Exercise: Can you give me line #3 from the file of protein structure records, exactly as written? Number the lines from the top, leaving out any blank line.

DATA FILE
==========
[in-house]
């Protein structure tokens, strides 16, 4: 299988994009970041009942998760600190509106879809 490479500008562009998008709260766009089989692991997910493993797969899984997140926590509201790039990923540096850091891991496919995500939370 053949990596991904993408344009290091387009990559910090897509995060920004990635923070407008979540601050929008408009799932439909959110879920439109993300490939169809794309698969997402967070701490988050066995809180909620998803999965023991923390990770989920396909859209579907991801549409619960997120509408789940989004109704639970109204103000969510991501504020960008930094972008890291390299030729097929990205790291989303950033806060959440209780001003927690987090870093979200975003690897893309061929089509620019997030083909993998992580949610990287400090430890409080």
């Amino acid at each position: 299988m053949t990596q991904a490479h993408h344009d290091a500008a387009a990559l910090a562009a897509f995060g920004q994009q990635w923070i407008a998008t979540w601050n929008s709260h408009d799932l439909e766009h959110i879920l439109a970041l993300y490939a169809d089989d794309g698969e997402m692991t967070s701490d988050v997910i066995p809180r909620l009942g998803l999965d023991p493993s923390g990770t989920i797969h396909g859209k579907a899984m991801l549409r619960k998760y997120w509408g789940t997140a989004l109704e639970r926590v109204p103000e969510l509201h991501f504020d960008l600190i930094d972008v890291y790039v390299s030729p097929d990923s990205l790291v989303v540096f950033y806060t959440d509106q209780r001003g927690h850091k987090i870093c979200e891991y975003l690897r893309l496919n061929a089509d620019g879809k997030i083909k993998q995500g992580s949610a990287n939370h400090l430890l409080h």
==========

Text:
């Amino acid at each position: 299988m053949t990596q991904a490479h993408h344009d290091a500008a387009a990559l910090a562009a897509f995060g920004q994009q990635w923070i407008a998008t979540w601050n929008s709260h408009d799932l439909e766009h959110i879920l439109a970041l993300y490939a169809d089989d794309g698969e997402m692991t967070s701490d988050v997910i066995p809180r909620l009942g998803l999965d023991p493993s923390g990770t989920i797969h396909g859209k579907a899984m991801l549409r619960k998760y997120w509408g789940t997140a989004l109704e639970r926590v109204p103000e969510l509201h991501f504020d960008l600190i930094d972008v890291y790039v390299s030729p097929d990923s990205l790291v989303v540096f950033y806060t959440d509106q209780r001003g927690h850091k987090i870093c979200e891991y975003l690897r893309l496919n061929a089509d620019g879809k997030i083909k993998q995500g992580s949610a990287n939370h400090l430890l409080h």